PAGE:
So how can you use the “customer is always right” approach sensibly?
– Kill them with kindness (not literally).
Being polite with rude customers has its subtle perks. For instance, it can make the customers feel ashamed of how they behaved when they reflect upon it later. It may not stop them from yelling at you today, but they might think twice before they do it the next time. If you’re lucky, like this Starbucks barista, they might even come back and apologize:
A Starbucks location was out of drink carriers, and the barista wouldn’t take a customer’s own carrier because it would have been a health code violation. The customer was infuriated and yelled at the barista, who remained polite and courteous throughout. It certainly paid off. The next day, the customer came back with a gift and a letter of apology.
The note which began: ‘Greetings Starbucks Barista!’, read: Yesterday at your drive thru we had a less than cheerful encounter. At no fault of yours, you were out of carriers and said you could not take my empty cup (trash).
‘I was less than understanding and my manner was curt. I need to apologize. The thought of leaving a trail of unkindness like that is not the path I want to reflect. Not for you, not for me. You are a young man, clearly working hard to build a fortune and you should be commended.
‘Keep your attitude of cheer and hope. Stay hopeful no matter what kind of people cross your path (or drive thru.) Surely God has good blessing in store. You taught this ole lady something yesterday about kindness, compassion and staying humble. I thank you!’
There is an ongoing debate in customer service circles. If you’re not at fault, should you apologize or not?
One school of thought says that an apology when you’re not at fault is an admission of guilt and it will egg the customer on to blame you and treat you badly. The other school of thought says that apologizing might cool the customer down and make them go away faster.
It’s possible that both of these theories are right. Our only advice is, don’t be too liberal with those apologies. Tell the customer you understand how they feel. Give them more details about why their request can’t be accommodated. Be courteous and polite, but don’t apologize if it’s not required.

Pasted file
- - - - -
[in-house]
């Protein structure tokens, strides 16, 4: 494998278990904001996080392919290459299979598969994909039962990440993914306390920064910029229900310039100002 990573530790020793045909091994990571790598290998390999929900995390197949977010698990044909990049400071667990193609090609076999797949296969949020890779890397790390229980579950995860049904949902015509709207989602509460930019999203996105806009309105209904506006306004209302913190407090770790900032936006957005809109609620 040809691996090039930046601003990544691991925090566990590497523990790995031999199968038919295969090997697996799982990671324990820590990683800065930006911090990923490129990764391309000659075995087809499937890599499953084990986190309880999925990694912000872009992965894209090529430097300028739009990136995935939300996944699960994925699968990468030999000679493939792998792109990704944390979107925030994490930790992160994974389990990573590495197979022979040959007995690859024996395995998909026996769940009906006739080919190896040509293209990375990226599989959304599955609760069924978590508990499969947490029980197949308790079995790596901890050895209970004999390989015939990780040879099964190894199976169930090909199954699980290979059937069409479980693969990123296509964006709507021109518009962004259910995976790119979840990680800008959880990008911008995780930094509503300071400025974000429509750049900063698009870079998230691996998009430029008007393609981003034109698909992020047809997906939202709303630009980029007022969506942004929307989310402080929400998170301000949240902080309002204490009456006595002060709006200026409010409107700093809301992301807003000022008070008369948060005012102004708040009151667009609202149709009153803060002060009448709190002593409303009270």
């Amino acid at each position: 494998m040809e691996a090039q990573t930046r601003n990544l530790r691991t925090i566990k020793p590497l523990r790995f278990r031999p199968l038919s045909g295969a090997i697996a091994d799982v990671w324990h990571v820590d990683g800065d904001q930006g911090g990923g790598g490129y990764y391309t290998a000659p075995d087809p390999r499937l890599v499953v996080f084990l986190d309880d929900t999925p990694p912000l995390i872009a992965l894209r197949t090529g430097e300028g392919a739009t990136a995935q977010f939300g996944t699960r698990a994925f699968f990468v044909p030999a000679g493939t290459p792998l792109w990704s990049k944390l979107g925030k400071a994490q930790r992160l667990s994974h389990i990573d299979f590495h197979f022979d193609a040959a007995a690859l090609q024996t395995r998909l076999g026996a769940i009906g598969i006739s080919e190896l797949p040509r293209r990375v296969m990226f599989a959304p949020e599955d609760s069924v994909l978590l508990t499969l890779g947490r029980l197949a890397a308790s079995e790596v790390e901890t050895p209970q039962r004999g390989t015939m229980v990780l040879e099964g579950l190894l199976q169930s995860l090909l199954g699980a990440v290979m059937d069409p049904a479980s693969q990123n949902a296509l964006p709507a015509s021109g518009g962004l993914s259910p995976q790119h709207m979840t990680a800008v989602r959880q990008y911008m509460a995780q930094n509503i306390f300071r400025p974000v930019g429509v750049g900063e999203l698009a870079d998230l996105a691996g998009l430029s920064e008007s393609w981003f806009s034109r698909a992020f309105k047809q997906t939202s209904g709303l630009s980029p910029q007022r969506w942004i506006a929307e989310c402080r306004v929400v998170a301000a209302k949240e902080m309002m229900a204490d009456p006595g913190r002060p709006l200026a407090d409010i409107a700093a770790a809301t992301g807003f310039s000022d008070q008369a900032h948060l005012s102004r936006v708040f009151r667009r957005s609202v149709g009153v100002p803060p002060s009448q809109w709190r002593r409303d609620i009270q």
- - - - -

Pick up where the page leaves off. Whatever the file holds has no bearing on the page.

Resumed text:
– Invite their help finding a solution.
Offer the customer an alternate solution, or get them involved by asking them what they would like you to do. This deflects their anger toward more logical thinking. It might also make them realize that they are being unreasonable.
– But accept that it is part of your job.
You’re going to have tough customers sometimes; it’s what you’re there for. When you’re dealing with people, it’s always going to be a rollercoaster. But when you’re the face of a company and your employees look up to you, you have to always act cool. On the bright side, there are ways to vent your stress after it’s over. If you don’t have a pillow to scream into, you can always try the supply closet; the staples won’t tell anyone what you said.
To help you find the strength to get through such sticky situations, we refer you to this wise Redditor who said, “They’re not really shouting at you since they don’t even know you, they’re just shouting at the guy at the cash desk, for all they know.”
When they say that the customer is always right, it doesn’t mean that the customer is always right. It means that you should give them the benefit of the doubt and act as if they’re right — as long as they’re being reasonable about it. If they get abusive, though, it’s not always right to give them their way. The customer may be right, but your employees still have rights.
Is that too many “rights”?